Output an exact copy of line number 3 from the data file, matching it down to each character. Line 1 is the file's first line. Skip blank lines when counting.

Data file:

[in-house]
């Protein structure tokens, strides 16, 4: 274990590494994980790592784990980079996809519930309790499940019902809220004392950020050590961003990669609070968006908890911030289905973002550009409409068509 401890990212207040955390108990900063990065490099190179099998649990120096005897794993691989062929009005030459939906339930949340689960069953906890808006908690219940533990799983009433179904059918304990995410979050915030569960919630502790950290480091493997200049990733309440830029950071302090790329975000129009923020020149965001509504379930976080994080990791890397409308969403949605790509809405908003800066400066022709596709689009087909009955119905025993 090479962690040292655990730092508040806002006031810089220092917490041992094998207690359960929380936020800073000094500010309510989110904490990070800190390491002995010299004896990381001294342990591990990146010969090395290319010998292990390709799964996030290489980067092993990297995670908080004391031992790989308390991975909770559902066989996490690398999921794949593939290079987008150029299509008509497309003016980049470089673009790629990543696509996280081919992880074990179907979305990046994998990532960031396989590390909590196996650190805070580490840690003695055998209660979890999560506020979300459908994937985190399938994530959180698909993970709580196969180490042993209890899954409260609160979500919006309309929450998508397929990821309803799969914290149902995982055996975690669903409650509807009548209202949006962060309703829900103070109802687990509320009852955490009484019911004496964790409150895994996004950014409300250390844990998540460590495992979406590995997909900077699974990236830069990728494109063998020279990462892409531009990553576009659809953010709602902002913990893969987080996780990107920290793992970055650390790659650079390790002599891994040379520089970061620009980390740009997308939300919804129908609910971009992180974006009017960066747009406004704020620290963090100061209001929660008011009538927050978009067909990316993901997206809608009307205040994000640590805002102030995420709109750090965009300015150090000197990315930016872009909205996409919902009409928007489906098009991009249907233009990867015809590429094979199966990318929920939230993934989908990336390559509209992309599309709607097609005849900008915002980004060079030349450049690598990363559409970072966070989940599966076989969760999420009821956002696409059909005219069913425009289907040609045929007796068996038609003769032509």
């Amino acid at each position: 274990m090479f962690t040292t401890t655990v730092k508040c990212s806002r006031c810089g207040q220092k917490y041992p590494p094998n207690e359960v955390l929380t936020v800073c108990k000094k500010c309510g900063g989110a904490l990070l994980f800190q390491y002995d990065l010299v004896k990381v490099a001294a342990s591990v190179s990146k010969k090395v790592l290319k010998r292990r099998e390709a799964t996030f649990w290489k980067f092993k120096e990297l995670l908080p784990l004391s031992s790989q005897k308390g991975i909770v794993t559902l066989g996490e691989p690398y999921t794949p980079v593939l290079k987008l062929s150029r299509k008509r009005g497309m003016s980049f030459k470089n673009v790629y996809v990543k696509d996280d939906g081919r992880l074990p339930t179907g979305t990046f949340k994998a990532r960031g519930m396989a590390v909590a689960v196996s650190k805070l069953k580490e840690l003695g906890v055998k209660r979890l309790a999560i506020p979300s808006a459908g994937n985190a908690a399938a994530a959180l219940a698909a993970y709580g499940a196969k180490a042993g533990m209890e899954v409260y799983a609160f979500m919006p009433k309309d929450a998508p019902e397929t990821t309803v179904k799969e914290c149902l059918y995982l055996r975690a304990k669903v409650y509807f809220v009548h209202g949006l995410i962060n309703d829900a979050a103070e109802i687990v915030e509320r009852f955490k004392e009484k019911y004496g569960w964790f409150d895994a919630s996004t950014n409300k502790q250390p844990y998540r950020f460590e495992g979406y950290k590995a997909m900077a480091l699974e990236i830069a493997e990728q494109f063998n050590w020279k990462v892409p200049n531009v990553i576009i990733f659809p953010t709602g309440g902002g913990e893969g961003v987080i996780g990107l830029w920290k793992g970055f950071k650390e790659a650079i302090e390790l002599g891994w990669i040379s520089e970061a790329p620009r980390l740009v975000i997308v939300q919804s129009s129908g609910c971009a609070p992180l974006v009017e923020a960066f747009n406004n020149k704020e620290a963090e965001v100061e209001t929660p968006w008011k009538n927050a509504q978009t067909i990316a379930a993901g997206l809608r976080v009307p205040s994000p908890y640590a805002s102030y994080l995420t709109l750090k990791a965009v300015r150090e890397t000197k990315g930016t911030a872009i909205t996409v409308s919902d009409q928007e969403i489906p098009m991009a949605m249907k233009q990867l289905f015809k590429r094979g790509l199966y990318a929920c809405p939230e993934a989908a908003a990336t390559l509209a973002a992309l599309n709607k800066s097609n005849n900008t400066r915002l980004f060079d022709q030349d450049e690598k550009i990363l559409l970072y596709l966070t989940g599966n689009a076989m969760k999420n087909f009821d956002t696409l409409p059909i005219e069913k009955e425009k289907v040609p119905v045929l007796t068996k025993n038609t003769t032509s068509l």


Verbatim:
């Amino acid at each position: 274990m090479f962690t040292t401890t655990v730092k508040c990212s806002r006031c810089g207040q220092k917490y041992p590494p094998n207690e359960v955390l929380t936020v800073c108990k000094k500010c309510g900063g989110a904490l990070l994980f800190q390491y002995d990065l010299v004896k990381v490099a001294a342990s591990v190179s990146k010969k090395v790592l290319k010998r292990r099998e390709a799964t996030f649990w290489k980067f092993k120096e990297l995670l908080p784990l004391s031992s790989q005897k308390g991975i909770v794993t559902l066989g996490e691989p690398y999921t794949p980079v593939l290079k987008l062929s150029r299509k008509r009005g497309m003016s980049f030459k470089n673009v790629y996809v990543k696509d996280d939906g081919r992880l074990p339930t179907g979305t990046f949340k994998a990532r960031g519930m396989a590390v909590a689960v196996s650190k805070l069953k580490e840690l003695g906890v055998k209660r979890l309790a999560i506020p979300s808006a459908g994937n985190a908690a399938a994530a959180l219940a698909a993970y709580g499940a196969k180490a042993g533990m209890e899954v409260y799983a609160f979500m919006p009433k309309d929450a998508p019902e397929t990821t309803v179904k799969e914290c149902l059918y995982l055996r975690a304990k669903v409650y509807f809220v009548h209202g949006l995410i962060n309703d829900a979050a103070e109802i687990v915030e509320r009852f955490k004392e009484k019911y004496g569960w964790f409150d895994a919630s996004t950014n409300k502790q250390p844990y998540r950020f460590e495992g979406y950290k590995a997909m900077a480091l699974e990236i830069a493997e990728q494109f063998n050590w020279k990462v892409p200049n531009v990553i576009i990733f659809p953010t709602g309440g902002g913990e893969g961003v987080i996780g990107l830029w920290k793992g970055f950071k650390e790659a650079i302090e390790l002599g891994w990669i040379s520089e970061a790329p620009r980390l740009v975000i997308v939300q919804s129009s129908g609910c971009a609070p992180l974006v009017e923020a960066f747009n406004n020149k704020e620290a963090e965001v100061e209001t929660p968006w008011k009538n927050a509504q978009t067909i990316a379930a993901g997206l809608r976080v009307p205040s994000p908890y640590a805002s102030y994080l995420t709109l750090k990791a965009v300015r150090e890397t000197k990315g930016t911030a872009i909205t996409v409308s919902d009409q928007e969403i489906p098009m991009a949605m249907k233009q990867l289905f015809k590429r094979g790509l199966y990318a929920c809405p939230e993934a989908a908003a990336t390559l509209a973002a992309l599309n709607k800066s097609n005849n900008t400066r915002l980004f060079d022709q030349d450049e690598k550009i990363l559409l970072y596709l966070t989940g599966n689009a076989m969760k999420n087909f009821d956002t696409l409409p059909i005219e069913k009955e425009k289907v040609p119905v045929l007796t068996k025993n038609t003769t032509s068509l």